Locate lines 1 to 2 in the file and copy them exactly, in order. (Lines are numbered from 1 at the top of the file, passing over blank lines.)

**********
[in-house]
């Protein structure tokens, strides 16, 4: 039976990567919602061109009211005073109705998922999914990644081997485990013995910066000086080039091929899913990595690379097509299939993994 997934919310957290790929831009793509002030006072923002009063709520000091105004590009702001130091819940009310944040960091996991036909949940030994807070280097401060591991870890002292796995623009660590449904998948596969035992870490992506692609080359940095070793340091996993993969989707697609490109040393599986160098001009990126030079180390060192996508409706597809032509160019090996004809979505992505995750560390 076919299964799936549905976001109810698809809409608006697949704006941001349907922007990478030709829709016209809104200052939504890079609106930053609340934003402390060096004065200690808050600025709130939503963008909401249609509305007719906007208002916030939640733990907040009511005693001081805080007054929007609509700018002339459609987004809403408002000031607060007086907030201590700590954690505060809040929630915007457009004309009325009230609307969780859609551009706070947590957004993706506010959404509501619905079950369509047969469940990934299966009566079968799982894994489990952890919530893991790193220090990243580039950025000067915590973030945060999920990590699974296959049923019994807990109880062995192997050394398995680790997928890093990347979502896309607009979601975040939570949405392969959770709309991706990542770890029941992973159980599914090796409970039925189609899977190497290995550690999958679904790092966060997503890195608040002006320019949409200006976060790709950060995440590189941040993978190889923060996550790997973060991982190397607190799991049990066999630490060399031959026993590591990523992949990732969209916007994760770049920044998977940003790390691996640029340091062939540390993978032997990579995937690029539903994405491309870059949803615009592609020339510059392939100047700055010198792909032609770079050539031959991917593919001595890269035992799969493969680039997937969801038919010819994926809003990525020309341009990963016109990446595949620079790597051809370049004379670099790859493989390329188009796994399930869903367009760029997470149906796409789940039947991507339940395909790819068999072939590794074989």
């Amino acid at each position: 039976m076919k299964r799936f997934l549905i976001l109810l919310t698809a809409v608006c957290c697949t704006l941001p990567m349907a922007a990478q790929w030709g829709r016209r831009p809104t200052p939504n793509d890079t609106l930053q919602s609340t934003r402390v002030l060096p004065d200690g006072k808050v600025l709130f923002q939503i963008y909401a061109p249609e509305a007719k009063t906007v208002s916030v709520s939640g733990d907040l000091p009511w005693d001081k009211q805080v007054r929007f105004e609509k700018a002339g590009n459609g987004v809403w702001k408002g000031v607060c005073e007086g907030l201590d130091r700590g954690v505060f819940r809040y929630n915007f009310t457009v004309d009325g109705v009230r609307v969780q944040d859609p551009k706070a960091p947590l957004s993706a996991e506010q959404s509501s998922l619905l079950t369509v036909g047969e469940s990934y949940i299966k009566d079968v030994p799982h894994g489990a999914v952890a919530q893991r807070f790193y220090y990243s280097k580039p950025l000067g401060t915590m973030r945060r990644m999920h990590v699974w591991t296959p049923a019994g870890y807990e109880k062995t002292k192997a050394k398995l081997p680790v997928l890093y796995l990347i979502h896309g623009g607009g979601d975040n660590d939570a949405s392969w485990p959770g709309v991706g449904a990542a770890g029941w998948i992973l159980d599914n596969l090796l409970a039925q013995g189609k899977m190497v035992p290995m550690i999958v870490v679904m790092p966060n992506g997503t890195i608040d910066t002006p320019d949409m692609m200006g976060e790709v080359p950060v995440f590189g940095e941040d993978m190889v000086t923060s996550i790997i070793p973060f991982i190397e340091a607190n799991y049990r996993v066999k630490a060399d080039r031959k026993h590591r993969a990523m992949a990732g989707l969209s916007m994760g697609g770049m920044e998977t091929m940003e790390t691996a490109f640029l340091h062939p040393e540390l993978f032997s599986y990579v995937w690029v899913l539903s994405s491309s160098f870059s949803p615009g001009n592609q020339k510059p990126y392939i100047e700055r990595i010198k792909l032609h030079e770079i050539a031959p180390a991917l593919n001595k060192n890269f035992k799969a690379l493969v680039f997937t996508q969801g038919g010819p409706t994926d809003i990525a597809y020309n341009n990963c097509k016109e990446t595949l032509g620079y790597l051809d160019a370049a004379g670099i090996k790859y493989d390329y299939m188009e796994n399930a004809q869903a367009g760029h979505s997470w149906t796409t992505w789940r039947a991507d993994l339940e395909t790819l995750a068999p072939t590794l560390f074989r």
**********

[in-house]
């Protein structure tokens, strides 16, 4: 039976990567919602061109009211005073109705998922999914990644081997485990013995910066000086080039091929899913990595690379097509299939993994 997934919310957290790929831009793509002030006072923002009063709520000091105004590009702001130091819940009310944040960091996991036909949940030994807070280097401060591991870890002292796995623009660590449904998948596969035992870490992506692609080359940095070793340091996993993969989707697609490109040393599986160098001009990126030079180390060192996508409706597809032509160019090996004809979505992505995750560390 076919299964799936549905976001109810698809809409608006697949704006941001349907922007990478030709829709016209809104200052939504890079609106930053609340934003402390060096004065200690808050600025709130939503963008909401249609509305007719906007208002916030939640733990907040009511005693001081805080007054929007609509700018002339459609987004809403408002000031607060007086907030201590700590954690505060809040929630915007457009004309009325009230609307969780859609551009706070947590957004993706506010959404509501619905079950369509047969469940990934299966009566079968799982894994489990952890919530893991790193220090990243580039950025000067915590973030945060999920990590699974296959049923019994807990109880062995192997050394398995680790997928890093990347979502896309607009979601975040939570949405392969959770709309991706990542770890029941992973159980599914090796409970039925189609899977190497290995550690999958679904790092966060997503890195608040002006320019949409200006976060790709950060995440590189941040993978190889923060996550790997973060991982190397607190799991049990066999630490060399031959026993590591990523992949990732969209916007994760770049920044998977940003790390691996640029340091062939540390993978032997990579995937690029539903994405491309870059949803615009592609020339510059392939100047700055010198792909032609770079050539031959991917593919001595890269035992799969493969680039997937969801038919010819994926809003990525020309341009990963016109990446595949620079790597051809370049004379670099790859493989390329188009796994399930869903367009760029997470149906796409789940039947991507339940395909790819068999072939590794074989």